In this article, author has explained the secondary structure; alpha helix and beta pleated sheet structure and their properties.
The conformation of the polypeptide chain formed by twisting and folding is known as the secondary structure of proteins. The amino acids are close to each other in the secondary structure. There are two types of secondary structures found, α-helix and β-pleated sheet. The hydrogen bonding in a protein determines whether an alpha or beta structure will form. Polypeptides can have alpha helix or beta sheet or both.
α-helix is the most common spiral structure found in proteins. It has a rigid arrangement of a polypeptide chain. α-helix was proposed by Pauling and Corey.
Characteristics of α-helix
- The α-helix is a tightly packed coiled structure with the amino acid side chains extending outward.
- The helix is stabilized by hydrogen bonding. A hydrogen bond is formed between the NH and CO group.
- The hydrogen bonds are weak but collectively they are strong and stabilize the helix.
- All the peptide bonds participate in hydrogen bonding except the first and last peptide bond of the polypeptide chain.
- Every turn of the helix has 3.6 amino acids. The space between the amino acids is 0.15nm.
- The alkyl group of the alpha helix is not involved in hydrogen bonding but maintains the structure of the alpha helix.
- Alpha helix is the most stable structure formed by the lowest energy.
- The right-handed alpha helix is more stable than the left-handed. The direction of the right-hand alpha helix is like the fingers of the right-hand curling when the thumb points upward.
- Some amino acids like proline disrupt the structure of the alpha helix. The acidic (glutamic acid, aspartic acid) and basic (arginine, lysine, and histidine) amino acids also disrupt the alpha helix.
- Keratin, myoglobin, and hemoglobin are examples of an alpha helix.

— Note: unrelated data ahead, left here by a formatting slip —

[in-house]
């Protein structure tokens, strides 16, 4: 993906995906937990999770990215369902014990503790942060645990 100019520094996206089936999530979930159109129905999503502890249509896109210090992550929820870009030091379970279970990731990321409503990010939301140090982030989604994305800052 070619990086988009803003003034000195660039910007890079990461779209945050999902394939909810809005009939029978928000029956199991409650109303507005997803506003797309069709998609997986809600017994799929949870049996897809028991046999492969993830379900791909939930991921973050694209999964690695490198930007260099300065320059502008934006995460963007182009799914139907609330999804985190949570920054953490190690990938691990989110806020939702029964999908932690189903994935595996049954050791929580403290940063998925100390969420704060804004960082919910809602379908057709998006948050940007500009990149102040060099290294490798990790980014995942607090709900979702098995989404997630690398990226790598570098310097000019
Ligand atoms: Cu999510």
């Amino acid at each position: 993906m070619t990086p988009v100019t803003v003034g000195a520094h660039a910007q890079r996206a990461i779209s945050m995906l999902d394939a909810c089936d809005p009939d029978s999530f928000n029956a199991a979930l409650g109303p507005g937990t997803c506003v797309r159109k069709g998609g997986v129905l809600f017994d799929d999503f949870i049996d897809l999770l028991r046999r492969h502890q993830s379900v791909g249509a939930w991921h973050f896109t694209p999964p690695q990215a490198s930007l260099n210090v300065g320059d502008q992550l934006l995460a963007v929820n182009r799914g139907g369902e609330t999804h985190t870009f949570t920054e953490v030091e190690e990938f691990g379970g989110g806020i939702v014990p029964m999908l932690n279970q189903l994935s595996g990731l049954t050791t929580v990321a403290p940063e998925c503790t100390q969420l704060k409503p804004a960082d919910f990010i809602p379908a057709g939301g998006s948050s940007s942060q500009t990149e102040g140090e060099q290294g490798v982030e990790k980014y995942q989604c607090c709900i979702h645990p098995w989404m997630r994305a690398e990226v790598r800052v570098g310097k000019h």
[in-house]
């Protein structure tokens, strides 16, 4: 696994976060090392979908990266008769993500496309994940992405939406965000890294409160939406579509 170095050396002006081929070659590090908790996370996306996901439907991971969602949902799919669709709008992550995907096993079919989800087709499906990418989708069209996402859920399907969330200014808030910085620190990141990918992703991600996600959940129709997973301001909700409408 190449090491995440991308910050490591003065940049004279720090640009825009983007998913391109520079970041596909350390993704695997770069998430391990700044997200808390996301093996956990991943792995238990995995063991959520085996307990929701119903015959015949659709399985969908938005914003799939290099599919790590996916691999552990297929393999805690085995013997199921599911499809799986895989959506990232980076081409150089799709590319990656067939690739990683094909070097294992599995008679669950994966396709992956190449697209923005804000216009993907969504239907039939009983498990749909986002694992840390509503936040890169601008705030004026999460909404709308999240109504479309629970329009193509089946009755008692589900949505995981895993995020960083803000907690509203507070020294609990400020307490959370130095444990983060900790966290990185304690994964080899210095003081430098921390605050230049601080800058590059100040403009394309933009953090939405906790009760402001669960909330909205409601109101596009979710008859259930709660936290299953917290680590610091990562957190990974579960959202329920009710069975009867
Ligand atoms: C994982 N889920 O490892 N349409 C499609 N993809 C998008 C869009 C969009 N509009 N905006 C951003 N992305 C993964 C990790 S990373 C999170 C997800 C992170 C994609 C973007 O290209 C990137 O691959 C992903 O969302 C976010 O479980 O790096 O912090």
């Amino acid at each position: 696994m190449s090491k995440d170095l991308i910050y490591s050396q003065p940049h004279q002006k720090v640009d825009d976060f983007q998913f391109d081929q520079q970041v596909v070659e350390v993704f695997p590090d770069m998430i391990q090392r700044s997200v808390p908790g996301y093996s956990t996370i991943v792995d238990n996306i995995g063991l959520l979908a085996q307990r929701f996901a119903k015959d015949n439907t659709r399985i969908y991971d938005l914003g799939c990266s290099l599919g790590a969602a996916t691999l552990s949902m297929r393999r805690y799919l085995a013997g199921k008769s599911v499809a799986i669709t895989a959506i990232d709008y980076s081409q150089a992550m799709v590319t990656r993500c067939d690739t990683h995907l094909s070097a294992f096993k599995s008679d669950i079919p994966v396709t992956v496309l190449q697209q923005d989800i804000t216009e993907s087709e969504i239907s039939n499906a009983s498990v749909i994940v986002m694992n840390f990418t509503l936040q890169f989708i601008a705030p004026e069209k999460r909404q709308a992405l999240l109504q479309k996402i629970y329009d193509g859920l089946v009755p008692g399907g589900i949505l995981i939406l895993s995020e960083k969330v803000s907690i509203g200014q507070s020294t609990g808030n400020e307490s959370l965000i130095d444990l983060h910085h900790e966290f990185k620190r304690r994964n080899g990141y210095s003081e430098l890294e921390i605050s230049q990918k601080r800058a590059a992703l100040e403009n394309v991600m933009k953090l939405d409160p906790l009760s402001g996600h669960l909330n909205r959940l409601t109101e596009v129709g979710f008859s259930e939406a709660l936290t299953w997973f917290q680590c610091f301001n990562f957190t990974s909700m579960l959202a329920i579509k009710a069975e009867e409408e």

β-pleated is the second secondary structure of proteins proposed by Pauling and Corey. Two or more segments of the polypeptide chain line up next to each other and are called beta structures. This forms a sheet-like structure that is held together by a hydrogen bond. The hydrogen bonds are formed between the neighboring segments of polypeptide chains.
Characteristics of beta-pleated sheet
- The hydrogen bonding may be interchain (forms between the two separate chains) or intrachain (forms between a single polypeptide chain by the folding back of the chain upon itself).
- The hydrogen bond is formed between the carbonyl and amino group of the backbone while the R group is present above and below the plane of the sheet.
- When three to ten amino acids are combined, a beta strand is formed between the polypeptides.
- The beta structure may be formed between two polypeptides or by folding the back of a single polypeptide.
- The alkyl groups are oriented outside and inside the sheet.
- Skin fibers or fibroin is an example of a beta pleated sheet.
Parallel and Anti-parallel beta sheets
Parallel beta-sheets: When beta sheets are in the same direction means their N and C terminal are matchup, they are parallel beta sheets.
Anti-parallel beta sheets: When beta sheets are in the opposite direction, the N terminal of one strand is positioned next to the C terminal of the other strand.
The parallel arrangement is less stable as compared to the anti-parallel beta-sheet.
Other types of secondary structures
Besides the alpha helix and beta sheet, there are many other secondary structures found in proteins. Beta turns, loops and random coils are types of secondary structures.
When the chain changes direction, beta turns are formed to connect two other elements of the secondary structure. The beta-turn which is formed between two anti-parallel chains is termed beta-hairpin.